Heat recovery devices are becoming more common. These devices are usually designed to recover and recycle energy for space heating and water heating. Without recovery units, this energy would be wasted.
All energy recovery systems operate on the same principle. Energy is recovered from outgoing air exhaust using a wheel, coil, pipe, or other device. The recovered energy is transferred to incoming air or water. Air-to-air heat recovery systems rely on the fact that air leaving the kitchen is hotter than incoming fresh air for most of the year. In this design situation, incoming air is warmed. Where the air leaving the kitchen is colder than outside air, it is cooled. This reduces the load on the primary heating and cooling system, reducing energy costs.
Another common energy recovery system captures waste heat from on-site refrigeration units or kitchen exhausts to produce hot water. Such a system is called a heat pump system and is available either as an option in the refrigeration system or as an add-on spot cooling system. Spot cooling systems are commonly specified for kitchens with inadequate cooling and are sold on the basis that they provide economical cooling and "free" hot water.
There are also many other types of heat recovery devices on the market including rotary or "heat wheel" regenerators, air-to-air plate-type exchangers, heat pipes, and liquid "run-around" coils. Predicting the cost performance of these systems and properly implementing them into a kitchen HVAC design is work for a professional and should not be based on advertising or equipment supplier claims. All of these designs have proven cost effective in certain situations when properly incorporated into the overall kitchen design. However, all of these designs have also failed when not properly integrated into the kitchen design.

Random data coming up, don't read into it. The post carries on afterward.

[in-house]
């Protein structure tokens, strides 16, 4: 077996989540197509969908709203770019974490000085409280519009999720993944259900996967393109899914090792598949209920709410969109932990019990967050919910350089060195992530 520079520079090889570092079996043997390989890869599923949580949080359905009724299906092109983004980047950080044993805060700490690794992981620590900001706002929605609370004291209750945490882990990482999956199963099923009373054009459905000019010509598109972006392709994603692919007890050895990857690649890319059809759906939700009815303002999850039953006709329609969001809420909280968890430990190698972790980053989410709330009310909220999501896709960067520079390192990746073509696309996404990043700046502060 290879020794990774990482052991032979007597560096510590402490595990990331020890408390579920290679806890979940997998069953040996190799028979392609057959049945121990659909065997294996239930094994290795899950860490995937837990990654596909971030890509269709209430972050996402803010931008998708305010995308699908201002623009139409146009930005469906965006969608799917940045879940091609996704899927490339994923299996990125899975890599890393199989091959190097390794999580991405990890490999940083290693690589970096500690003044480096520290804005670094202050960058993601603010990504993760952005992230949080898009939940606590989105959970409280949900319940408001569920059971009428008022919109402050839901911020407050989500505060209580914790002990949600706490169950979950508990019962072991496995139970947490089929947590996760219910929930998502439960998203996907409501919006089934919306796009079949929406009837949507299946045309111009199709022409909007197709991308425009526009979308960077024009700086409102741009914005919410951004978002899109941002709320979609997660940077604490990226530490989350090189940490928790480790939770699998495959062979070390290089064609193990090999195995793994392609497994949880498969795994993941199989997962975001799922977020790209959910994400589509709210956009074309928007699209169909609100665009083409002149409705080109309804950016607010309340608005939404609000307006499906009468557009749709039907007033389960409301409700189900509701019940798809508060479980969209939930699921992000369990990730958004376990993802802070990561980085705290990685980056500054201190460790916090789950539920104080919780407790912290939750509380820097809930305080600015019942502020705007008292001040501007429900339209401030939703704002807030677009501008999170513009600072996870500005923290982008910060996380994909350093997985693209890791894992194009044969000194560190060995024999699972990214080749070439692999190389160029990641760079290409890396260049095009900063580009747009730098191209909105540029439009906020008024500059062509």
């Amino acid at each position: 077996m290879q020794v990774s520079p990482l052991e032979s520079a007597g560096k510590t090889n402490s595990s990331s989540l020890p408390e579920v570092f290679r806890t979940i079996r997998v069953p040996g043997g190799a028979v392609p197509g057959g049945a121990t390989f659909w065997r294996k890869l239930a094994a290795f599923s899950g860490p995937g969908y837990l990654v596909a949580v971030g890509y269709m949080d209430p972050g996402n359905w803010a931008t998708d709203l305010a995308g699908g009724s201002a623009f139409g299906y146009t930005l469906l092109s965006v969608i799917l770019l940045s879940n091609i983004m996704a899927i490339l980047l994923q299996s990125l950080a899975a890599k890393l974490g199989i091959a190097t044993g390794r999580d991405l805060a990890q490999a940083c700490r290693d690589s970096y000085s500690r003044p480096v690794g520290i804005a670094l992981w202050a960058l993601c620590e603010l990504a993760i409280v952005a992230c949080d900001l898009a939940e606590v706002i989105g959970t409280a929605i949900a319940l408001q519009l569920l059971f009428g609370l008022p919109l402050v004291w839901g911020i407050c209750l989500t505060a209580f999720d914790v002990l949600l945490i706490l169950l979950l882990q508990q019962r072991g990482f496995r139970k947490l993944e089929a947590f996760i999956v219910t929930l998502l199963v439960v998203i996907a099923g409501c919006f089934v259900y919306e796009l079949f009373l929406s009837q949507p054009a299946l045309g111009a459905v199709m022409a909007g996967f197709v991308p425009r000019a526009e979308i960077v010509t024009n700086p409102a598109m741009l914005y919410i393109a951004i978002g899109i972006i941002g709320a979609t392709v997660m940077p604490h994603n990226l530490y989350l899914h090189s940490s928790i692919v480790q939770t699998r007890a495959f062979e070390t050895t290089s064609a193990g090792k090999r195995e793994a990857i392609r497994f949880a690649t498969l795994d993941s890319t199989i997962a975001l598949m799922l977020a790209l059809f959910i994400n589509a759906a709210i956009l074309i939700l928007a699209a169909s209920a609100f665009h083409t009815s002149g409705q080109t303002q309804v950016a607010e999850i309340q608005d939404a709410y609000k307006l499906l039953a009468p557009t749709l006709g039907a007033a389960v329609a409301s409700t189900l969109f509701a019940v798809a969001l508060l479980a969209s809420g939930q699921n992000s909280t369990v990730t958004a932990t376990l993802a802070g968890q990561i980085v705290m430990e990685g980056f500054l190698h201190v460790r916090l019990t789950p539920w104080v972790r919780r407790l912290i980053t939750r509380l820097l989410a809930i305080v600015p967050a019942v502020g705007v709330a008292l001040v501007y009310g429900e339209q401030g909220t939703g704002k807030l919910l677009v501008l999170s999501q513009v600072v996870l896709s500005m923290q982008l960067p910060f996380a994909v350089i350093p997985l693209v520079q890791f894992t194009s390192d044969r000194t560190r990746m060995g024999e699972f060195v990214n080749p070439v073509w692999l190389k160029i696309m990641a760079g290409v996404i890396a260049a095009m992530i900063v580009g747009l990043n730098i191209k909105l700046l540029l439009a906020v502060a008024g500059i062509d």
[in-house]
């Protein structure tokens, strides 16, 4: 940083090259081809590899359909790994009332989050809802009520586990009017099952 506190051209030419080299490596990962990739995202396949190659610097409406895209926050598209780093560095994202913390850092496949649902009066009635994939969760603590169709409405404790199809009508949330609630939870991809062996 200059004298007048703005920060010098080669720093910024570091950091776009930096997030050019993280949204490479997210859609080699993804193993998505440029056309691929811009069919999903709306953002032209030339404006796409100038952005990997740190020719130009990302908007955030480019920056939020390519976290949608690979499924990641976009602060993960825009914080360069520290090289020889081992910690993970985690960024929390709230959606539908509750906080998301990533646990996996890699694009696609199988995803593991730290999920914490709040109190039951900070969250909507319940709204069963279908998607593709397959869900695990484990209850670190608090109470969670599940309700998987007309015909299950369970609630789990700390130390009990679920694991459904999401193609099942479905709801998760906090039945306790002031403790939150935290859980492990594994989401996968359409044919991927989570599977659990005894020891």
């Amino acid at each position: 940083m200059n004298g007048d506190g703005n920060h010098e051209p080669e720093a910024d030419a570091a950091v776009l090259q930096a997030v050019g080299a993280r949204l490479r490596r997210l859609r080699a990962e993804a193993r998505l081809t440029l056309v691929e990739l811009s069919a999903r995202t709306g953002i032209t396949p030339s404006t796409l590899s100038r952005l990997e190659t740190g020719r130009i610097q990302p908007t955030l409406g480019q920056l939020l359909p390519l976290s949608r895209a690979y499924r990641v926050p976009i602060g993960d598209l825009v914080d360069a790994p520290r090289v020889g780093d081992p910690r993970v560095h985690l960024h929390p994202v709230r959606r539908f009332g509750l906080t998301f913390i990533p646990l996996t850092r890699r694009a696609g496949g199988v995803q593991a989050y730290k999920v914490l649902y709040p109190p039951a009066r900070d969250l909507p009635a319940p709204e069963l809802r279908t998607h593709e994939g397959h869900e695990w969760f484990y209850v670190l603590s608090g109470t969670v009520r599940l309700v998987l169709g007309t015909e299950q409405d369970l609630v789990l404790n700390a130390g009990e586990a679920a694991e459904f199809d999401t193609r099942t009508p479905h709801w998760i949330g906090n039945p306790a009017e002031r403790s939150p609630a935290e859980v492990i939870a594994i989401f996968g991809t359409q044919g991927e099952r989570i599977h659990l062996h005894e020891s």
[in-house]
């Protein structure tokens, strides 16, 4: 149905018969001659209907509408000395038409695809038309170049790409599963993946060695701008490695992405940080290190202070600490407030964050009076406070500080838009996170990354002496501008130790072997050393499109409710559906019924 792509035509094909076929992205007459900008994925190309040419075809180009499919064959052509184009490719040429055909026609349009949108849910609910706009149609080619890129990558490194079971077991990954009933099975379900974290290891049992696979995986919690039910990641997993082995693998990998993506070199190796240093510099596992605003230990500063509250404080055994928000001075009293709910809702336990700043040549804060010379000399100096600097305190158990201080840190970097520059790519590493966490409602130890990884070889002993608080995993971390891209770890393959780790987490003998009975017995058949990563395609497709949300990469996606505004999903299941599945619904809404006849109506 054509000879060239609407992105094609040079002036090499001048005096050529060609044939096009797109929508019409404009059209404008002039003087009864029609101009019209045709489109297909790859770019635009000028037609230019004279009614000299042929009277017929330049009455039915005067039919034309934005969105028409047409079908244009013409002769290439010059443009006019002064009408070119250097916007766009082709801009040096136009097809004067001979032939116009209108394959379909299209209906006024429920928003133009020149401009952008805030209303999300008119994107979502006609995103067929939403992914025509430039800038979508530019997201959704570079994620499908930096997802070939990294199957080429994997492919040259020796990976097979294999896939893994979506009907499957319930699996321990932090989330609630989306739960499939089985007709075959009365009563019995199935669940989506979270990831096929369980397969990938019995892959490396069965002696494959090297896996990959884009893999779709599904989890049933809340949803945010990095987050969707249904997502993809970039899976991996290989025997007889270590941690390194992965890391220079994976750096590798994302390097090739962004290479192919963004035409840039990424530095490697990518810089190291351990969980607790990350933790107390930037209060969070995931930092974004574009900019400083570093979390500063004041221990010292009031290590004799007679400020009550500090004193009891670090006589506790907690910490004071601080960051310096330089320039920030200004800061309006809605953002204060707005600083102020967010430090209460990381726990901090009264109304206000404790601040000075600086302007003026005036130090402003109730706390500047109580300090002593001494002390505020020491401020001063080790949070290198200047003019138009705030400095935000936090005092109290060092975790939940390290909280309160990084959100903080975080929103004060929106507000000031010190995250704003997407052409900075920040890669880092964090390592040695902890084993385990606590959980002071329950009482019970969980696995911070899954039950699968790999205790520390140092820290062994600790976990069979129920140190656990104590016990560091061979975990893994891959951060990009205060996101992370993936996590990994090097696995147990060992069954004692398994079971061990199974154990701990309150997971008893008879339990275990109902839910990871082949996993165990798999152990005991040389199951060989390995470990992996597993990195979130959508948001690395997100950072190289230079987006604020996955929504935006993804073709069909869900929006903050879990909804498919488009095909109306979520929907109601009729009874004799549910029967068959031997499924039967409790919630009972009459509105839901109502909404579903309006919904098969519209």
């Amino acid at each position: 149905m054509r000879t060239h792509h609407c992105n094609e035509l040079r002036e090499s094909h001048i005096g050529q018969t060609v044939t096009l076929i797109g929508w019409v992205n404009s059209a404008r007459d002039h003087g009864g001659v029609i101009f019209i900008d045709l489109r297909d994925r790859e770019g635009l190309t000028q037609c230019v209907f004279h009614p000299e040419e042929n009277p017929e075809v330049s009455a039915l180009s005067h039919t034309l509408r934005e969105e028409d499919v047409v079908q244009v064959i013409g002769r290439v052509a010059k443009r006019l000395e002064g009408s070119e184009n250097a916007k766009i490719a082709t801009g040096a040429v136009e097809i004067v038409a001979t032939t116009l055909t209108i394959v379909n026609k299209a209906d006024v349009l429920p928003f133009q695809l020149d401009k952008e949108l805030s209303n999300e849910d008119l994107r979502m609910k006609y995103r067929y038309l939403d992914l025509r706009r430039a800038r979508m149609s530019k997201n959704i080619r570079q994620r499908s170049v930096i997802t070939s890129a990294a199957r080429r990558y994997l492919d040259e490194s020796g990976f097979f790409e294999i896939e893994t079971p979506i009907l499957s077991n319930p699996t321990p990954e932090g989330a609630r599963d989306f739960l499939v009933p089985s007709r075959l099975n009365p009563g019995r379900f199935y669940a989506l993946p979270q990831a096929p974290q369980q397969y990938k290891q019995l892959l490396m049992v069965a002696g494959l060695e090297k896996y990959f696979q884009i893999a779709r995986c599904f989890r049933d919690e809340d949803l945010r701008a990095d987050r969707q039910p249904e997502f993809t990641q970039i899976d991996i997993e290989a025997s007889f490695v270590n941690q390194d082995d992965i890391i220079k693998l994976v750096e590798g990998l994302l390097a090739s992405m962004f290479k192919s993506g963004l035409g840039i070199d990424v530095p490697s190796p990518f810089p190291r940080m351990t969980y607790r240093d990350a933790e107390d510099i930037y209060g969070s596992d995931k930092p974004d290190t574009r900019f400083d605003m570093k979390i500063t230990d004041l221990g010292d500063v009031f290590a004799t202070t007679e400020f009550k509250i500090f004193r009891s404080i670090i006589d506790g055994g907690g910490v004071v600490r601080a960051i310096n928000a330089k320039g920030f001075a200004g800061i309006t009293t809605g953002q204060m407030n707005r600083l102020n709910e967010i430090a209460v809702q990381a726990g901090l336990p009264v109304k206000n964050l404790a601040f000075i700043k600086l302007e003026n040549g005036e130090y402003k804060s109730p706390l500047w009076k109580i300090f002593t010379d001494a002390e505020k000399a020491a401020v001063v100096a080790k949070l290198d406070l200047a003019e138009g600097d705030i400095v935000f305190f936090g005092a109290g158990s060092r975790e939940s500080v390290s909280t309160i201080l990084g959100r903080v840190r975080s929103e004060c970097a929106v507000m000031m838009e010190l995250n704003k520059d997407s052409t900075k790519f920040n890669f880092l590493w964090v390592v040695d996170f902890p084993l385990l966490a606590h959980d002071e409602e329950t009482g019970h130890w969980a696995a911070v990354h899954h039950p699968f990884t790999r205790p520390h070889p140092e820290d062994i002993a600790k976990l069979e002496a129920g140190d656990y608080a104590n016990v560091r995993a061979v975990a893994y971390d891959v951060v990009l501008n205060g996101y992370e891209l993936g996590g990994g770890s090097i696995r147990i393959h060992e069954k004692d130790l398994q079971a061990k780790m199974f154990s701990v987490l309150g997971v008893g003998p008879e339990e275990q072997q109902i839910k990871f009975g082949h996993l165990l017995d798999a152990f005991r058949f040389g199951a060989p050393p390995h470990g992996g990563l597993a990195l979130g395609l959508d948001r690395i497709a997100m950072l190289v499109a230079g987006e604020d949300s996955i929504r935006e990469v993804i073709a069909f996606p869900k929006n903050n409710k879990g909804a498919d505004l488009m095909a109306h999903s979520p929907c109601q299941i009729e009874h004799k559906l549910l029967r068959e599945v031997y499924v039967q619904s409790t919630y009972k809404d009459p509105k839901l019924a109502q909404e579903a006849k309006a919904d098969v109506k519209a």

Hoods: operation & specification issues
Most people have experience with ventilating hoods in their home kitchen and recognize the need for the hood to control smoke and fumes that might otherwise create discomfort. The hood needs to be designed for three key factors:
- the location of the food preparation device emitting the smoke and fumes to be vented
- the thermal updraft that forms above the surface of operating cooking equipment
- the resultant inrush of air to replaces this rising air flow
The location of cooking equipment relative to the ventilation hood greatly impacts the system's effectiveness. Cooking equipment is commonly installed so the rear faces the wall. Since the heated surface is only minimally exposed to open air, the inrush created by the heat vacuum is greater at the front edge of the appliance, and modern hoods are designed to use this added updraft.
The hood must have enough capacity to capture and exhaust contaminated air from the kitchen. Surges of contaminated air in excess of this capability may cause "spill" out of the hood and can create unpleasant, uncomfortable, and even unsafe conditions. Also, the use of gas-fired cooking equipment may need additional allowances for the exhaust of combustion products and combustion air. Therefore, proper hood size should be specified to reflect the actual cooking equipment and the cooking duty required. These hood design criteria include an overhang requirement and a minimum exhaust flow rate, expressed in cfm (cubic feet per minute) per linear foot of hood.